In the real world, the dictionary size is much larger than just 3. Typical dimensionality is from tens of thousands to millions. Not only these vectors don’t really represent our notion of similarity, but these are also very bulky and can’t be really used in practice.
Building word embeddings
Our knowledge graph gives us a very large number of graph edges and each edge can be interpreted as input data as the start of the edge and the label as the end of the edge. We are building a model, which is trying to predict the word using the words it’s surrounded by as labels. It is typically done in two ways. We either reconstructing the word vector from the sum of its neighbors or we do the opposite by attempting to predict the neighbors from the word.
The details of the model are out of scope and well described in many other posts. Fundamentally, the team used the basic encoder/decoder model learning the projection from the high dimensional space (millions of dimensions) to the space of limited dimensionality (typically 300) and back to high dimensional space. The goal of the training is to preserve as much information as possible during this compression (minimize cross-entropy).
This concept of learning the low dimensional projection from the sparse orthogonal dataset into more dense low dimensional space is the foundation of many other embedding training models.
The model is typically trained on sources like google crawl, twitter dataset or Wikipedia. We are consuming the world knowledge and building our word embeddings from this.
Properties of Word2Vec embeddings
The important properties of Word2Vec are the ability to preserve the relationships and expose structural equivalence.
The plots below show the connections between countries and capitals.
or other different concepts.
Essentially it allows doing algebra on words like this:
king — man+woman=queen.
Using Word Embeddings
Word embeddings drastically improve tasks like text classification, named entity recognition, machine translation.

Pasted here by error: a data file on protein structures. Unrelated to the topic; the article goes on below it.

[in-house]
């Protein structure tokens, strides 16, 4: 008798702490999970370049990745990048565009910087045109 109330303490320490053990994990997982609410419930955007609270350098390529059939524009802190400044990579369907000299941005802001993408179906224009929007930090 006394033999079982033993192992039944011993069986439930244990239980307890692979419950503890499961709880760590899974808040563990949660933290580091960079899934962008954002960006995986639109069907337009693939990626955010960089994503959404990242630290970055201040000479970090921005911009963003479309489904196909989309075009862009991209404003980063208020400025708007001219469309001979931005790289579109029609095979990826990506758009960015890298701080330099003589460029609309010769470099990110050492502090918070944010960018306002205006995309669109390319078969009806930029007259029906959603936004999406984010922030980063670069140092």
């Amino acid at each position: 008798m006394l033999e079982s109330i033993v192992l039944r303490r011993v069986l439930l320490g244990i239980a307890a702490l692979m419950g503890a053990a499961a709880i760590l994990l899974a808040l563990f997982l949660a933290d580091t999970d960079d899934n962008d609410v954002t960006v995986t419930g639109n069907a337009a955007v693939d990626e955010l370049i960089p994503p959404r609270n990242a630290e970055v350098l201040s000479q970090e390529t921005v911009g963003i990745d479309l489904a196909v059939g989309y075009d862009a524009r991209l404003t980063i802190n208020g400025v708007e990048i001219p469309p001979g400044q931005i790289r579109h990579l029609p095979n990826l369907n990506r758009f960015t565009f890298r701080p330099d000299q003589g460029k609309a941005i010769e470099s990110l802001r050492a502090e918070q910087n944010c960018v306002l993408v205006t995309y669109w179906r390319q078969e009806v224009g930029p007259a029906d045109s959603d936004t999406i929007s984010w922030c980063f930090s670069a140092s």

Here is more info: http://www.wildml.com/2015/11/understanding-convolutional-neural-networks-for-nlp/
Node2Vec by A. Grover and J. Leskovec. is the model, which is analyzing the homogenous weighted graphs by expanding on the ideas from Word2Vec. The idea behind this paper is that we can characterize the graph node by exploring its surroundings. Our understanding of the world is based on two principles — homophily and structural equivalence.
Similar nodes are located nearby.
- social network — we are more connected to people like us.
- business location — financial firms, doctor offices or marketing companies seem to be typically located on the same street
- organizational structure — people on the same team share similar traits
Different communities share the same structure:
- organizational structure — while the teams can have weak connectivity, the structure of the team (manager, senior member, newcomers, junior members) is repeated from team to team.
In order to incorporate both principles into our embeddings, the authors of Node2Vec paper propose a random walk approach combining breadth-first sampling to capture homophily and depth-first sampling to capture structural equivalence.
As we can see, the node (u) acts as a hub within a group (s1,s2,s3,s4), which is similar to s6 being a hub for (s7,s5,s8,s9). We discover the (s1,s2,s3,s4) community by BFS and (u)<->(s6) similarity by doing DFS.
We are learning about each node by exploring its surroundings. Such exploration transfers the graph into a large number of sequences (sentences) produced by random walks, which combine BFS and DFS exploration. BFS and DFS mix is controlled by the weights of the graph edges as well as the hyperparameters of the model.
Once we have the full body of sequences (sentences), we can apply the Word2Vec method the same way it was applied to texts. It produces the graph node embeddings, which are based on the principles we defined as well the knowledge from the graph.
Node2Vec representation improved the models for clustering and classification of the nodes. The learned similarity of the embeddings will be helpful for tasks like fraud detection.
Complementary visualizations of Les Misérables coappearance network generated by node2vec with label colors reflecting homophily (top) and structural equivalence (bottom). — https://arxiv.org/pdf/1607.00653.pdf
Node2Vec shows significant improvements in link prediction. It was able to improve the ability to reconstruct the graph, where some percentage of edges were removed. The link prediction evaluation process is discussed further in this post.